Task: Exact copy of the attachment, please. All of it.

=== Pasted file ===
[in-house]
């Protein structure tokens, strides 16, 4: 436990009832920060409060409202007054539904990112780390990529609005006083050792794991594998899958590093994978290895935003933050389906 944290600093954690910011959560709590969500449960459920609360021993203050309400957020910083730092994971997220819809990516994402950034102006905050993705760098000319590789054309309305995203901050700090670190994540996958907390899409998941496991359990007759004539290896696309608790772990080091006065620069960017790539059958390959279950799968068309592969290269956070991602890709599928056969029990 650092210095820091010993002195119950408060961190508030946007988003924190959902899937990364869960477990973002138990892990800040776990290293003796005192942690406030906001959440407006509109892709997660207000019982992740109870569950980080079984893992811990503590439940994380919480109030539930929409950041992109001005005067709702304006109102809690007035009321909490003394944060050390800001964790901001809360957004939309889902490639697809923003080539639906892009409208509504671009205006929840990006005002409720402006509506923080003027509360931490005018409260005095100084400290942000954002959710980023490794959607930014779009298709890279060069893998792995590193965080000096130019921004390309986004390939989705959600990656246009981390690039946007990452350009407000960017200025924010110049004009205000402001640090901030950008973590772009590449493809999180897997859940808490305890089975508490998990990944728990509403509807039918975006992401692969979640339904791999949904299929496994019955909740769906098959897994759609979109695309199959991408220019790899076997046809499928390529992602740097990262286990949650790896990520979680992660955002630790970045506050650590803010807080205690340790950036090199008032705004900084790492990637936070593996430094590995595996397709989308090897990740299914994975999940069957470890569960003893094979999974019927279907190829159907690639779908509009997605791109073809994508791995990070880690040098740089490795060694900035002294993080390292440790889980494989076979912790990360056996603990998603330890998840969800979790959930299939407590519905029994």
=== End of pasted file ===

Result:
[in-house]
């Protein structure tokens, strides 16, 4: 436990009832920060409060409202007054539904990112780390990529609005006083050792794991594998899958590093994978290895935003933050389906 944290600093954690910011959560709590969500449960459920609360021993203050309400957020910083730092994971997220819809990516994402950034102006905050993705760098000319590789054309309305995203901050700090670190994540996958907390899409998941496991359990007759004539290896696309608790772990080091006065620069960017790539059958390959279950799968068309592969290269956070991602890709599928056969029990 650092210095820091010993002195119950408060961190508030946007988003924190959902899937990364869960477990973002138990892990800040776990290293003796005192942690406030906001959440407006509109892709997660207000019982992740109870569950980080079984893992811990503590439940994380919480109030539930929409950041992109001005005067709702304006109102809690007035009321909490003394944060050390800001964790901001809360957004939309889902490639697809923003080539639906892009409208509504671009205006929840990006005002409720402006509506923080003027509360931490005018409260005095100084400290942000954002959710980023490794959607930014779009298709890279060069893998792995590193965080000096130019921004390309986004390939989705959600990656246009981390690039946007990452350009407000960017200025924010110049004009205000402001640090901030950008973590772009590449493809999180897997859940808490305890089975508490998990990944728990509403509807039918975006992401692969979640339904791999949904299929496994019955909740769906098959897994759609979109695309199959991408220019790899076997046809499928390529992602740097990262286990949650790896990520979680992660955002630790970045506050650590803010807080205690340790950036090199008032705004900084790492990637936070593996430094590995595996397709989308090897990740299914994975999940069957470890569960003893094979999974019927279907190829159907690639779908509009997605791109073809994508791995990070880690040098740089490795060694900035002294993080390292440790889980494989076979912790990360056996603990998603330890998840969800979790959930299939407590519905029994």